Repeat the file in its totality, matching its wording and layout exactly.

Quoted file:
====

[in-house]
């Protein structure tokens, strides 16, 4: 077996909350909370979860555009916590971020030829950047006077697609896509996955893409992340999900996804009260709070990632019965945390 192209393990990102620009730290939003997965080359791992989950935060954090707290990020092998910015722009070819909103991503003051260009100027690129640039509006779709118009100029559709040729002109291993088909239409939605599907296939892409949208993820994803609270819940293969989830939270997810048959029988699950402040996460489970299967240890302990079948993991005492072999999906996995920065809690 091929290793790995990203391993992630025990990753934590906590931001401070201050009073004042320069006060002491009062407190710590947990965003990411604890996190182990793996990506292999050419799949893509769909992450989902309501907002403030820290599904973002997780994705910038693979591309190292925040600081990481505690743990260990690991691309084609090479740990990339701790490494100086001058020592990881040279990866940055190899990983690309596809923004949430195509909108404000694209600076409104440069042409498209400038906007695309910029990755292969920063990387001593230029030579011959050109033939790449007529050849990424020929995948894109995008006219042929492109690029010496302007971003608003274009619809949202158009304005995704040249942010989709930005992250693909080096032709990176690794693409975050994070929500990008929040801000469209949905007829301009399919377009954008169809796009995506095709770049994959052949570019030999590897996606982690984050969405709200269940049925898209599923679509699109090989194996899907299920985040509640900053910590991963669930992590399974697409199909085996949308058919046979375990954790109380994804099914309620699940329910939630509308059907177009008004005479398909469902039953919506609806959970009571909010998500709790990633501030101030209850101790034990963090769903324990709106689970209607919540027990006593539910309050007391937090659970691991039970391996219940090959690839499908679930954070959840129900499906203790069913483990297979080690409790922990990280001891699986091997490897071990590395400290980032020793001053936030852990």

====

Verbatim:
[in-house]
């Protein structure tokens, strides 16, 4: 077996909350909370979860555009916590971020030829950047006077697609896509996955893409992340999900996804009260709070990632019965945390 192209393990990102620009730290939003997965080359791992989950935060954090707290990020092998910015722009070819909103991503003051260009100027690129640039509006779709118009100029559709040729002109291993088909239409939605599907296939892409949208993820994803609270819940293969989830939270997810048959029988699950402040996460489970299967240890302990079948993991005492072999999906996995920065809690 091929290793790995990203391993992630025990990753934590906590931001401070201050009073004042320069006060002491009062407190710590947990965003990411604890996190182990793996990506292999050419799949893509769909992450989902309501907002403030820290599904973002997780994705910038693979591309190292925040600081990481505690743990260990690991691309084609090479740990990339701790490494100086001058020592990881040279990866940055190899990983690309596809923004949430195509909108404000694209600076409104440069042409498209400038906007695309910029990755292969920063990387001593230029030579011959050109033939790449007529050849990424020929995948894109995008006219042929492109690029010496302007971003608003274009619809949202158009304005995704040249942010989709930005992250693909080096032709990176690794693409975050994070929500990008929040801000469209949905007829301009399919377009954008169809796009995506095709770049994959052949570019030999590897996606982690984050969405709200269940049925898209599923679509699109090989194996899907299920985040509640900053910590991963669930992590399974697409199909085996949308058919046979375990954790109380994804099914309620699940329910939630509308059907177009008004005479398909469902039953919506609806959970009571909010998500709790990633501030101030209850101790034990963090769903324990709106689970209607919540027990006593539910309050007391937090659970691991039970391996219940090959690839499908679930954070959840129900499906203790069913483990297979080690409790922990990280001891699986091997490897071990590395400290980032020793001053936030852990």